Are shippers paying your detention charges?
“We’ve been more successful now than in past years in collecting detention charges, but we’re still not completely satisfied. We’ve seen a little decrease in waiting time and an increase in detention being paid. We’re being proactive now in collecting detention charges, whereas in years past, if it was borderline, we wouldn’t charge. Now we are charging after two hours. It’s still not where it needs to be, but it is improving. Most of our loyal customers have not even batted an eye. They have been very good in working with us.”
Rex A. Johnsonbaugh, vice president
J-Line Inc., Altoona, Penn.
“We’re having good success at collecting from shippers, but we’re having limited success in collecting detention from consignees. We’re focusing on consignees right now. They don’t feel any pressure. For most of them, it’s just business as normal. If we are there for any length of time, we are now calling to tell them they are subject to charges.”
Herb Martin, operations manager
Twin City Transportation, Little Rock, Ark.
“Not always. It depends on the type of freight and the time sensitivity. If it is not time sensitive, it is difficult to collect.”
Tom Sturgeon, transportation manager
Dollar Transportation Inc., Hennessey, Okla.
Next month’s question: How are you handling the recent upswing in fuel prices? Send answers to firstname.lastname@example.org; fax (205) 248-1046.
Grading on a curve
After years of reading about how to control an eighteen wheeler when descending grade, I have decided to speak up. First of all, most of the articles I’ve read seem to say the same thing you do about intermittent braking. The problem is no two grades are alike. Some are steep and short, others are long and not so steep. Throw in the weather factor along with getting on and off the brakes and how do you arrive at a safe speed to descend any given grade?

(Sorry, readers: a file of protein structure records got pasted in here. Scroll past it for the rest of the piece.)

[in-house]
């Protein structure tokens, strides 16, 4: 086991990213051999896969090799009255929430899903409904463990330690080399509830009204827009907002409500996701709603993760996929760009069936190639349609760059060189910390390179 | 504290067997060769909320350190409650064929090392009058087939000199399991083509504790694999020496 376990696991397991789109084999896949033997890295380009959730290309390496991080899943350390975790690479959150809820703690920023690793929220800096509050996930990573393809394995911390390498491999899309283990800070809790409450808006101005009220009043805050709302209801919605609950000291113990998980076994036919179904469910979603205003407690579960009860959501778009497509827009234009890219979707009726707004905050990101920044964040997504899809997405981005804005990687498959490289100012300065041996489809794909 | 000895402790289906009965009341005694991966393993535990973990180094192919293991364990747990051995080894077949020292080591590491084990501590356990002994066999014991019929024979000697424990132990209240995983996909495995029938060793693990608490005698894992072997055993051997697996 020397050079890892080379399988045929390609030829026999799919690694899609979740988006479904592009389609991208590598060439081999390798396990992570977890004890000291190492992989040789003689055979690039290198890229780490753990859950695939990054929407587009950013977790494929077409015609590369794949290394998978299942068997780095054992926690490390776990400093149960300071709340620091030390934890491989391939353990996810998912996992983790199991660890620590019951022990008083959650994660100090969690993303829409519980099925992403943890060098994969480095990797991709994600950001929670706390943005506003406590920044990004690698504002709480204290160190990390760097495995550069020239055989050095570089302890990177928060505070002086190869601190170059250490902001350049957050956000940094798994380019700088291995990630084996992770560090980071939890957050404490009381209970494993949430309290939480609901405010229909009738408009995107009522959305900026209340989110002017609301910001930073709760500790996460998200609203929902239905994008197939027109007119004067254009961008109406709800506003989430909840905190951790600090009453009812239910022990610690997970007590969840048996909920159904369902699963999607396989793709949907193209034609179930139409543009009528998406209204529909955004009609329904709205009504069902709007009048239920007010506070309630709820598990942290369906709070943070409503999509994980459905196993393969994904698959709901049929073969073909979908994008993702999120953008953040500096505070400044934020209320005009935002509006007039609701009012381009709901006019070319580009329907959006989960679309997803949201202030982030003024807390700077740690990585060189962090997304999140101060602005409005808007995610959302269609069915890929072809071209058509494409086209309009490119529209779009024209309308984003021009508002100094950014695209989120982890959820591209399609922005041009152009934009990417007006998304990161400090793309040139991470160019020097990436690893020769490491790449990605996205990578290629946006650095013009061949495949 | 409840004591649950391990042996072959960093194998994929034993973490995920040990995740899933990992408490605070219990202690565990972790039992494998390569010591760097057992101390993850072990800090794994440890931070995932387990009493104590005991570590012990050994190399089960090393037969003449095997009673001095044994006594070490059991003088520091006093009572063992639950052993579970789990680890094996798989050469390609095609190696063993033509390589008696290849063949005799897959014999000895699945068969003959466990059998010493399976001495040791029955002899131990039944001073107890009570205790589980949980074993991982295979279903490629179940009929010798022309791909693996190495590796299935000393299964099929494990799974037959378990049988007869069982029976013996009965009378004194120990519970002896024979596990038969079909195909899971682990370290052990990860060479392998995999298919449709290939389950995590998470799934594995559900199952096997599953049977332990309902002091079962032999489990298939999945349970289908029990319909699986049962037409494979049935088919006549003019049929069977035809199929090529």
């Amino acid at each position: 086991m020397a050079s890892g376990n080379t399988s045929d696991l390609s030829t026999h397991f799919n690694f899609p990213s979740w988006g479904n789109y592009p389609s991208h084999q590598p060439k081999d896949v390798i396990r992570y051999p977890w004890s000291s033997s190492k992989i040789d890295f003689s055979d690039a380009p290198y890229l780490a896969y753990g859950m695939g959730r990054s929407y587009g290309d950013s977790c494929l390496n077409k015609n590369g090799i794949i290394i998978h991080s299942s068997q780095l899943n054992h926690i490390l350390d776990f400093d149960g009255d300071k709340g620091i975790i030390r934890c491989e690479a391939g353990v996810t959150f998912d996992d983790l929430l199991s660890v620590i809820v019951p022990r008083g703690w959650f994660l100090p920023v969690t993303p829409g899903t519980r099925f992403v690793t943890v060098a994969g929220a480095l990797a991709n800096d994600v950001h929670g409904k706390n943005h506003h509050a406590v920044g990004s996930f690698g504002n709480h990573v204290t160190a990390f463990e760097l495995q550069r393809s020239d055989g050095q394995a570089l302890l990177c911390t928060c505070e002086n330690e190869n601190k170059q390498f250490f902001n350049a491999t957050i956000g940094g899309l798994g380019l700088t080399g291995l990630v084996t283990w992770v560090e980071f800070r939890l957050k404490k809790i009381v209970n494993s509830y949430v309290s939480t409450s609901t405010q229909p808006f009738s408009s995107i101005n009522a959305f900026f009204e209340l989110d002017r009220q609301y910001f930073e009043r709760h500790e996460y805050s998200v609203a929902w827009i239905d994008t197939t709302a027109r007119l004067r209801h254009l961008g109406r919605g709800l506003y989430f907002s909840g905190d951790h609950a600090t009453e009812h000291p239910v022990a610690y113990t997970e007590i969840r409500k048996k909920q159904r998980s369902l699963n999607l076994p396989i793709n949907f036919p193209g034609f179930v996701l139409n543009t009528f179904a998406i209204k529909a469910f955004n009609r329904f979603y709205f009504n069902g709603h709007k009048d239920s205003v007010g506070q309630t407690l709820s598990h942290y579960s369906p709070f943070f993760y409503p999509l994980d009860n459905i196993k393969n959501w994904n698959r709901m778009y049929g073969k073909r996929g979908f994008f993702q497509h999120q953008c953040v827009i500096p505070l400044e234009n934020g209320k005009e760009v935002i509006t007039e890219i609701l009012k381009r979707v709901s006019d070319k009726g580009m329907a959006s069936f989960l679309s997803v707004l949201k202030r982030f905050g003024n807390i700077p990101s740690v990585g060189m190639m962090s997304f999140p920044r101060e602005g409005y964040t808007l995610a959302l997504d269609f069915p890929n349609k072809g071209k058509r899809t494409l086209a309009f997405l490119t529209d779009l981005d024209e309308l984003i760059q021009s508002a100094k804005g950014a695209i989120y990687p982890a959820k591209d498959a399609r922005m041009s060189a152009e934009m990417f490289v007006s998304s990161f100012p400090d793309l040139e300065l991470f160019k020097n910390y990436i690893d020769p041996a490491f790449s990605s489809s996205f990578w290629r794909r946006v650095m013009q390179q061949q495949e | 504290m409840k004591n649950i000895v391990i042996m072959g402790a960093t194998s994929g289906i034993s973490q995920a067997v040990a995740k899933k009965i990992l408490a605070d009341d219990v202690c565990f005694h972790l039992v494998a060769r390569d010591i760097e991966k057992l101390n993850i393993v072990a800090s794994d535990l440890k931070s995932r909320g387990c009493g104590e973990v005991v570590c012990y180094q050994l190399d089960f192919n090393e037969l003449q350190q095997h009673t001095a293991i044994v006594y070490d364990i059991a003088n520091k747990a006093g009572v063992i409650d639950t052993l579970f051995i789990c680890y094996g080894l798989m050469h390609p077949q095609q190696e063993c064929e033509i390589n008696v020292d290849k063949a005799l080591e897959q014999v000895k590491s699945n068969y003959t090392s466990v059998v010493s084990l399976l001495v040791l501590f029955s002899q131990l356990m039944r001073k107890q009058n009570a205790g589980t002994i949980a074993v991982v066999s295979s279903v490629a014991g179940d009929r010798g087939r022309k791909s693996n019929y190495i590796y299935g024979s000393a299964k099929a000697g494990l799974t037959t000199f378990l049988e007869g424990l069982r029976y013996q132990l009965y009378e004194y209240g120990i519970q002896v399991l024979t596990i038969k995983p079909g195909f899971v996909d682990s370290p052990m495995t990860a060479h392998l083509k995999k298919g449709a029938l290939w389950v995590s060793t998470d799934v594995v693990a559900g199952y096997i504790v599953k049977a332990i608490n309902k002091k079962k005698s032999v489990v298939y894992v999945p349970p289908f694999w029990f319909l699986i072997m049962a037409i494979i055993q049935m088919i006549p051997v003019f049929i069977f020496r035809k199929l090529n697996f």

The way I was taught almost 40 years ago by some old time pros was to watch my application gauge. In 20 years and over a million miles of local and over-the-road driving, this method has never let me down. Here is how it works: Keep the application gauge at 10 to 12 pounds with steady pressure on the brake pedal. This keeps you in control at all times with enough reserve to stop if you have to. If there is problem with a brake any where on your truck you will know it by the added pressure you have to use on the pedal and indicated by the application gauge. Your brakes will get warm, but you’ll never loose control and you won’t burn them up. You can descend any grade even if your brakes are in poor condition as long as you go slow enough. If the application gauge rises above 12 pounds, slow down and change to a lower gear. I left trucking about 20 years ago when deregulation hit. I now work in vehicle maintenance and see to the repair of 45 school buses.
Mike Cavenee, vehicle maintenance supervisor
Fullerton Joint Union High, La Habra, Calif.
Your article (“Read the fine print,” February, page 6) has lent credibility to the complaints sounded by all in the transportation industry. For years now, the SafeStat information has been erroneous at best. And when trucking company executives sounded the alarm, it was dismissed as disgruntled companies looking to hide something. One of the new issues the Department of Transportation has begun reviewing is the safety issues of intermodal chassis. Equipment not owned or maintained by the trucking companies, such as intermodal chassis, have cost some companies in the SafeStat scoring system.
I again thank you for the article and can only hope that those in Congress will review the SafeStat system again and either hold those in charge of the system accountable or discontinue it all together.
Jeffrey A. Tippit, safety director
Clark Freight Lines Inc., Pasadena, Texas